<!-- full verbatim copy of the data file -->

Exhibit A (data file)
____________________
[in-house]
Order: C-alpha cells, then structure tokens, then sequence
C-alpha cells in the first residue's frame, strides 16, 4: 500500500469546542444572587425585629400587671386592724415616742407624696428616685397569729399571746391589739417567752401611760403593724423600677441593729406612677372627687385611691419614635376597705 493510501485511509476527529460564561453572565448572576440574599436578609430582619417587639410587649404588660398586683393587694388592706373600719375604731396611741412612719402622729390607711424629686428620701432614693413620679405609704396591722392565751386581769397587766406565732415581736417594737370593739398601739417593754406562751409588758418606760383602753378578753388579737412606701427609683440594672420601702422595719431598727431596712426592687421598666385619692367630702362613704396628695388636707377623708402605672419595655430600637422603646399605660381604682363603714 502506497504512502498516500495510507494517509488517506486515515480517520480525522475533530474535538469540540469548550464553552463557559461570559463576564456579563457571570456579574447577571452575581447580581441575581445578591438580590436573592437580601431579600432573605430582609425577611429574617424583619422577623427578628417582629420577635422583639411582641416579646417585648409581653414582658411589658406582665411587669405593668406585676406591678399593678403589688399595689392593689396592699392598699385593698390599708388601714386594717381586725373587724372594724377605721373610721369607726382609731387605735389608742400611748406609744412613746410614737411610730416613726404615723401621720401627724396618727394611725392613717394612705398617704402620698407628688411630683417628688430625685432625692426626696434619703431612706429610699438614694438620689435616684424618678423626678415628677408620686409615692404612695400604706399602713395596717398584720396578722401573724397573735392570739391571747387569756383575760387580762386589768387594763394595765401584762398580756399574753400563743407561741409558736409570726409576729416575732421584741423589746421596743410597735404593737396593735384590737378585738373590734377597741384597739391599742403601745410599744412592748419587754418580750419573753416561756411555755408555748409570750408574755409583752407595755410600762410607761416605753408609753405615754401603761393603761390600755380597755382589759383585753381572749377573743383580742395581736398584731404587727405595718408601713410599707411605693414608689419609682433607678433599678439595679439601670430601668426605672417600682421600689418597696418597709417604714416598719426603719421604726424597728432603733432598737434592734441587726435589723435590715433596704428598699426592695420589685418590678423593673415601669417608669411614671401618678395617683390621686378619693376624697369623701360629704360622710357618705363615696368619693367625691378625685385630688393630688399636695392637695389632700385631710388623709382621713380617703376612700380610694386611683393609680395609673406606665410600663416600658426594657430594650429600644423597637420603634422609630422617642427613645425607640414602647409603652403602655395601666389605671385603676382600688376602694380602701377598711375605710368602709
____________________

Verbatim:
[in-house]
Order: C-alpha cells, then structure tokens, then sequence
C-alpha cells in the first residue's frame, strides 16, 4: 500500500469546542444572587425585629400587671386592724415616742407624696428616685397569729399571746391589739417567752401611760403593724423600677441593729406612677372627687385611691419614635376597705 493510501485511509476527529460564561453572565448572576440574599436578609430582619417587639410587649404588660398586683393587694388592706373600719375604731396611741412612719402622729390607711424629686428620701432614693413620679405609704396591722392565751386581769397587766406565732415581736417594737370593739398601739417593754406562751409588758418606760383602753378578753388579737412606701427609683440594672420601702422595719431598727431596712426592687421598666385619692367630702362613704396628695388636707377623708402605672419595655430600637422603646399605660381604682363603714 502506497504512502498516500495510507494517509488517506486515515480517520480525522475533530474535538469540540469548550464553552463557559461570559463576564456579563457571570456579574447577571452575581447580581441575581445578591438580590436573592437580601431579600432573605430582609425577611429574617424583619422577623427578628417582629420577635422583639411582641416579646417585648409581653414582658411589658406582665411587669405593668406585676406591678399593678403589688399595689392593689396592699392598699385593698390599708388601714386594717381586725373587724372594724377605721373610721369607726382609731387605735389608742400611748406609744412613746410614737411610730416613726404615723401621720401627724396618727394611725392613717394612705398617704402620698407628688411630683417628688430625685432625692426626696434619703431612706429610699438614694438620689435616684424618678423626678415628677408620686409615692404612695400604706399602713395596717398584720396578722401573724397573735392570739391571747387569756383575760387580762386589768387594763394595765401584762398580756399574753400563743407561741409558736409570726409576729416575732421584741423589746421596743410597735404593737396593735384590737378585738373590734377597741384597739391599742403601745410599744412592748419587754418580750419573753416561756411555755408555748409570750408574755409583752407595755410600762410607761416605753408609753405615754401603761393603761390600755380597755382589759383585753381572749377573743383580742395581736398584731404587727405595718408601713410599707411605693414608689419609682433607678433599678439595679439601670430601668426605672417600682421600689418597696418597709417604714416598719426603719421604726424597728432603733432598737434592734441587726435589723435590715433596704428598699426592695420589685418590678423593673415601669417608669411614671401618678395617683390621686378619693376624697369623701360629704360622710357618705363615696368619693367625691378625685385630688393630688399636695392637695389632700385631710388623709382621713380617703376612700380610694386611683393609680395609673406606665410600663416600658426594657430594650429600644423597637420603634422609630422617642427613645425607640414602647409603652403602655395601666389605671385603676382600688376602694380602701377598711375605710368602709